Every manoeuvre has to be modelled mathematically, which means Sean and his team have to process what output actions such as steering, gas and brake will produce. They have made good progress with this and will turn their attention to expand this forward modelling, as it’s called, to dry and wet weather conditions where the car will behave differently. It is possible that different mathematical models for those scenarios will need to be derived.

Inverse modelling for better vehicle control
As already discussed, it is important to accurately model mathematically what the car will do when gas, brakes and steering is applied. However, for proper control the driving agent needs to know what to do to produce a certain manoeuvre and velocity. So the inputs become outputs and the outputs inputs, hence the name inverse modelling.

Inverse models are more difficult to construct than normal or forward models because forward models essentially obey physics whereas the inverse model is non-physical. Essentially, you ask the question, if the car followed this path, what would the steering wheel and gas pedal inputs need to be? In the later half of 2018 Sean and the team will develop and run their models in Open DS and then put it in the DFKI test car. Potentially they will see inverse models controlling the actual steering wheel of a car. That would be exciting and new as it has not been done before.

Putting the maths in a real car on a real road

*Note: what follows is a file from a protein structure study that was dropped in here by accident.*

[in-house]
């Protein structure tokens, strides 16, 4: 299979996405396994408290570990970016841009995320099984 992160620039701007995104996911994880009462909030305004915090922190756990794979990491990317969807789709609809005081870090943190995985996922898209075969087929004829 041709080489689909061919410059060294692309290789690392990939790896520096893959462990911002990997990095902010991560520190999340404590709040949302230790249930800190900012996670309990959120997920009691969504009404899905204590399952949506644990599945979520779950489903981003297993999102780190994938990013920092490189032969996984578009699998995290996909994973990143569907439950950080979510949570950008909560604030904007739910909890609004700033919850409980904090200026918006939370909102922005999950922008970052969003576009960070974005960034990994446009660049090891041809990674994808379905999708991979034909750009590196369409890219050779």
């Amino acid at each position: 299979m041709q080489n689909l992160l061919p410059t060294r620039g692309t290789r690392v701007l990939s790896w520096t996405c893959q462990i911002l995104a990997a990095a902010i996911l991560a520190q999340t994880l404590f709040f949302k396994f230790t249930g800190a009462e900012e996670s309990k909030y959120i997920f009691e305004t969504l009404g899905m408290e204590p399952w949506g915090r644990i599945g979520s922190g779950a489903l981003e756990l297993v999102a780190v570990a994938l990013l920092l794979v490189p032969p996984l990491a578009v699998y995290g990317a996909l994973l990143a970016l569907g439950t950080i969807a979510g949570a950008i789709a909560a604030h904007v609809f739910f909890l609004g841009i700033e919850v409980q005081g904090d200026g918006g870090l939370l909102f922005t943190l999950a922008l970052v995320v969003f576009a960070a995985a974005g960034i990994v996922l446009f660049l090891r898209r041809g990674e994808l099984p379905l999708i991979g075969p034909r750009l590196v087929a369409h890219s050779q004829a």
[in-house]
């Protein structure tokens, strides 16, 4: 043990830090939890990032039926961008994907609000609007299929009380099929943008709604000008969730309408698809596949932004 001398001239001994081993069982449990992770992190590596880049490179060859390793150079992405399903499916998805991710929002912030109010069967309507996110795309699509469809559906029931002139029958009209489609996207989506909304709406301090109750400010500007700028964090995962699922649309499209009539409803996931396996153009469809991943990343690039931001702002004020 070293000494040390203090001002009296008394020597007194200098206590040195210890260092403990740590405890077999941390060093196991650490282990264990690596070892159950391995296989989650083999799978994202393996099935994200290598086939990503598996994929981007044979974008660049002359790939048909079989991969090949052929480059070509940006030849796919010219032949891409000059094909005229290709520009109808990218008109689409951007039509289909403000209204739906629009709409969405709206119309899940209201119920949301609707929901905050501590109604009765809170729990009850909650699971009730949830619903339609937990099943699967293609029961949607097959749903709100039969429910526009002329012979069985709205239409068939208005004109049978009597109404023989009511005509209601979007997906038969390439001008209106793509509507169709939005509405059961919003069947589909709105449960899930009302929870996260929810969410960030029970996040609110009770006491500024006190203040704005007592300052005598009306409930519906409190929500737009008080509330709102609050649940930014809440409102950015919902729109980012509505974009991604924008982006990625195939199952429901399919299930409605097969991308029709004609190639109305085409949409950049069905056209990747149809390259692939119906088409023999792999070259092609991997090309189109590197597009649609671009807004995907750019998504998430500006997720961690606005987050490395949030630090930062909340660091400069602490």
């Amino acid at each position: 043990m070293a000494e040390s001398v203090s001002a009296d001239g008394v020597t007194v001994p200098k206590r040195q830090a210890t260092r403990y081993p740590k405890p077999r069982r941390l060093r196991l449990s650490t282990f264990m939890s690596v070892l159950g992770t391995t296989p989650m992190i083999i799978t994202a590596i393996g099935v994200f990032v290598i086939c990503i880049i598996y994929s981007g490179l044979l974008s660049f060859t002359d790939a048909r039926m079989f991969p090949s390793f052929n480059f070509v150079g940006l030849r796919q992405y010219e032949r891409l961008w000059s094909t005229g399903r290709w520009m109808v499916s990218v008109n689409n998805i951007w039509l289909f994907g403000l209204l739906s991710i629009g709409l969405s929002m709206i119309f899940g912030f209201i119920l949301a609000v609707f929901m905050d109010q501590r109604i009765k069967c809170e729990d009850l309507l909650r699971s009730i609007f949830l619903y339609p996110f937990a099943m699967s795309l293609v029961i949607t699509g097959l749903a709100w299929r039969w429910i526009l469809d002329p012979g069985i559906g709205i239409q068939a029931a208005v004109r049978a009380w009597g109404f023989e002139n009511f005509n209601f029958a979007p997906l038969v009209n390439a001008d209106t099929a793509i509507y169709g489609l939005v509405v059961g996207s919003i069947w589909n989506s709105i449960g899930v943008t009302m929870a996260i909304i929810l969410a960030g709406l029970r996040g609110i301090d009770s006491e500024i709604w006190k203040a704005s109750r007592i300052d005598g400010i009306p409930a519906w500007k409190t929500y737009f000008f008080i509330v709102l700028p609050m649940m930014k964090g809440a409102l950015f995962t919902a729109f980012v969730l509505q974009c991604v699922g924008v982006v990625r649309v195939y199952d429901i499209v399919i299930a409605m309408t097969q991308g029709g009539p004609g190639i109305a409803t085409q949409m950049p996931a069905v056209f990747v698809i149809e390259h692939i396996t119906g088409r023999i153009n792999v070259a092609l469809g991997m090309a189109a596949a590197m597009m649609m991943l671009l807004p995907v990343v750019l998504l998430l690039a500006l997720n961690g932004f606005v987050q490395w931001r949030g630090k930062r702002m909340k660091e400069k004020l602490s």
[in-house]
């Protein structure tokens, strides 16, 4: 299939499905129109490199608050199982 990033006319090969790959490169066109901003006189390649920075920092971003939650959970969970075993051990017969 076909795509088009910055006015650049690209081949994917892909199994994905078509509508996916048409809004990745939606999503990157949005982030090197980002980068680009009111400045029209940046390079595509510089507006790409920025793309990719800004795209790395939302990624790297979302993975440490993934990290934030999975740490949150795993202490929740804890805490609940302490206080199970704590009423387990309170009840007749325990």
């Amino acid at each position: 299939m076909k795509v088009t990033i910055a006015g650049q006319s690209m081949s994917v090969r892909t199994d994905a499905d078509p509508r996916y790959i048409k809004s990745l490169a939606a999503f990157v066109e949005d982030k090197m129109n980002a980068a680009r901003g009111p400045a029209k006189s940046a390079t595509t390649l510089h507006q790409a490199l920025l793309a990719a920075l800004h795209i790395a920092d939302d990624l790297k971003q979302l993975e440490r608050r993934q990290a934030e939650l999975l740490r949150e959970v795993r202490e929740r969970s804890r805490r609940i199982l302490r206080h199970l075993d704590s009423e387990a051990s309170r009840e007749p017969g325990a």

Road testing commenced in summer 2018, with the key tests in September. The main test car is the CRF Fiat/Chrysler Jeep in Turin and the second a Mia electric vehicle, run by DFKI in Bremen. Certain scenarios will be tested in real time in the vehicles on the test track, which of course gives feedback to evaluate the simulation environment and mathematical models.

2019 will include action–discovery simulation, where the car agent becomes fully aware of all that it can do to control the car. This will involve cars implementing actions they’ve discovered in simulation, which they can then take back to the test track after further simulation in Open DS.

The biggest challenge is collecting vast quantities of varying data
What Sean and his team mainly do is data driven modelling. In any kind of AI or machine learning, it is driven by data and therefore the collection of data and good data is absolutely key. By ‘good’ data we mean data that exemplifies many different useful scenarios – there is no point having lots of data from just one scenario. If we think about the success of famous AI systems like Google’s Deep Mind, they are successful because they have lots of data but also a range of data. Google is about data and data recognition. Through Google you can train AI to recognise shapes, animals etc.

The problem in a car, which is not a static shape, but a far more complex assortment of behaviours with multiple parameters, is that you need lots of data examples of all the different possible behaviours of cars and only then will machine learning algorithms work well on them, because they only know about data. They can’t extrapolate the same way that humans do. It has to be all about the data. So collecting data and good data is the challenge.

The dream of cars learning by themselves
Dreams4cars is all about car agents simulating road scenarios or dreaming, and learning from their dreams how to better handle the road. This is indeed what inspires Sean the most. With an undergraduate background in control systems engineering, machine autonomy has always intrigued him, and in particular the notion that maths can design an algorithm which he can step back from and watch the system behave autonomously on its own to successfully perform what it was designed to do. It all comes down to maths in the end and maths is plotting a course to breath autonomy into our vehicles.

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This project has received funding from the European Union's Horizon 2020 research and innovation programme under grant agreement No 731593.